20th Jan 2012 4:51pm | By Editor
London is awash with Aussies, but it’s the south-west they favour when it comes to a place to lay their heads. TNT reveals the top five hotspots in honour of Australia Day.
Words: Rebecca Kent
It’s trendy and has no shortage of places for a pint, so it’s no wonder Aussies flock to Clapham (above).
Priced out of Earl’s Court (once nicknamed Kangaroo Valley) and gradually drifting away from Shepherd’s Bush, Aussies have made cosmopolitan Clapham the number one honey pot.
Take it from Twitter user @RuettigerPStone, who says: “You can’t breathe oxygen in Clapham without sharing some with an Aussie.”
Ed Hulme, at Winkworth estate agent, Clapham, suggests Aussies dig the entertainment factor.
“They like to enjoy themselves, don’t they? And Clapham’s got bars and restaurants galore. Plus, the sprawling common provides the outdoorsy aspect,” he says.
BEST FOR FOOD The Loft for views over the high street in a warehouse-style bar and restaurant.
BEST FOR DRINKS Boogie at the funky cavern bar, Arch.
TUBE/RAIL Clapham Junction, Clapham North, Clapham Common, Clapham South
AVERAGE FLATSHARE £650pcm
Australians choose this pocket of London to live alternatively, away from the ‘Aussie hotspots’, yet the contingent continues to grow.
Shoreditch is an arty, edgy, sometimes grimy place that gets mobbed on a weekend. Prices are creeping up, but still affordable, says James Dainton of The Space Station estate agent.
“You can get a large loft for half the price you’d pay in the West End, and there’s hip little bars and an underground clubbing scene. It’s electric,” he says.
Additionally, there’s Brick Lane for top curries and a vibrant Sunday market, or, for a steamy blur of Vietnamese spring rolls and noodle soups, Kingsland Road.
For a great bar, try the pub/club/arts collective Queen of Hoxton – it’s an institution. Shoreditch is where the cool kids are.
Aussies have also rooted themselves in the genteel streets of Fulham. They straddle gritty estates, making for an interesting
mix of residents.
It’s Fulham’s young crowd that appeals, says Geordie Ogilvy, of KFH estate agents.
“The sharehouses are ample and everyone’s like-minded; they’ve got disposable income to spend it at bars
– and there’s plenty of those,” he says.
Aussies mainly occupy the terrace houses in the small streets sandwiched between Fulham Palace Road and North End Road, where a street market offers a real slice of London. The river is also close by, but the fun stretch is Fulham Broadway, packed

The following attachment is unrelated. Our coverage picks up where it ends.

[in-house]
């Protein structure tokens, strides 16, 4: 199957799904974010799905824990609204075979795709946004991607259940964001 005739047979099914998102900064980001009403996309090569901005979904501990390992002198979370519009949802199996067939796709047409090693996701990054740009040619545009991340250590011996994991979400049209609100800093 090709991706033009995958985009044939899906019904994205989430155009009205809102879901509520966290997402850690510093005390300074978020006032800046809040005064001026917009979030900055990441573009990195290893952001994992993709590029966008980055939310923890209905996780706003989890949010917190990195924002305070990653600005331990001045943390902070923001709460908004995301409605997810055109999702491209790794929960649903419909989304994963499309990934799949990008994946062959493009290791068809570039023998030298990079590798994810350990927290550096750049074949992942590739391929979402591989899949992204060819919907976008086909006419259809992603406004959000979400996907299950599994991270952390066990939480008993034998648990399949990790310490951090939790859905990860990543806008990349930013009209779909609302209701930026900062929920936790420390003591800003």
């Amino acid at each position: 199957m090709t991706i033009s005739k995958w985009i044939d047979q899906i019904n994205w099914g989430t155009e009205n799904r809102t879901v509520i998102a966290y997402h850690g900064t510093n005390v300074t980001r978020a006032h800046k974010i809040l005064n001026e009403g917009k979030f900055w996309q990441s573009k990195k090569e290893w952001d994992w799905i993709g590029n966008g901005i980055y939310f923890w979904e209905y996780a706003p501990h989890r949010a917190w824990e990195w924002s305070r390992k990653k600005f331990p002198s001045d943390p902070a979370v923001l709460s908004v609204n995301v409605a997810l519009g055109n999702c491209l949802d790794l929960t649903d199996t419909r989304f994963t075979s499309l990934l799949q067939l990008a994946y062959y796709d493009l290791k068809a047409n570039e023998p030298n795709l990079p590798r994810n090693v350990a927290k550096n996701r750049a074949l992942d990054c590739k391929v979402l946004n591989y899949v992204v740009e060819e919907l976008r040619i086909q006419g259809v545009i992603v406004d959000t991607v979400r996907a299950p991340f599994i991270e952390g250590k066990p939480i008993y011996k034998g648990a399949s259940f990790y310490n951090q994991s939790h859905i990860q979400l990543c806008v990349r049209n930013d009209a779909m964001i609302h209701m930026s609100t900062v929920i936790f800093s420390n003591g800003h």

with bars for thirsty antipodeans.
Angel is close to the City and rammed with vibrant pubs, bars and eateries. As such, Aussies of a hipper, wealthier variety congregate here. They have everything on their doorstep, too – fashion, shopping, cafes and live music.
“Angel and Islington are convenient,” says Paul Williams, of Savills estate agent, Islington.
“It’s only four stops to Oxford Circus and you’ve got the nightlife of Clerkenwell and Shoreditch close by.”
The 19th-century King’s Head pub, with a theatre built in, is worth a visit.
BEST FOR FOOD Gallipoli for Turkish treats and a great atmosphere.
BEST FOR DRINKS Bario North for cocktails and a Latino vibe.
AVERAGE FLATSHARE £700pcm
Shepherd’s Bush, W12
Shepherd’s Bush is gradually pricing Aussies out, but it still has one of the largest ex-pat communities in London.
It might have something to do with the Walkabout, at the top of the rather grotty green, which, along with the Vesbar and kebab shops in between, tends to keep them corralled.
Russell Chilvers, of Winkworth estate agent, Shepherd’s Bush, says moving in is uncomplicated.
“You could easily move into the properties above shops because landlords weren’t picky with references.”
The giant Westfield mall is Australia’s biggest export here; the long-standing Shepherd’s Bush market provides the contrast.
BEST FOR FOOD Princess Victoria for rustic fare in Edwardian surrounds.
BEST FOR DRINKS Party in a converted Victorian toilet at Ginglik.
TUBE Shepherd’s Bush/ Market, Goldhawk Road
AVERAGE FLATSHARE £700pcm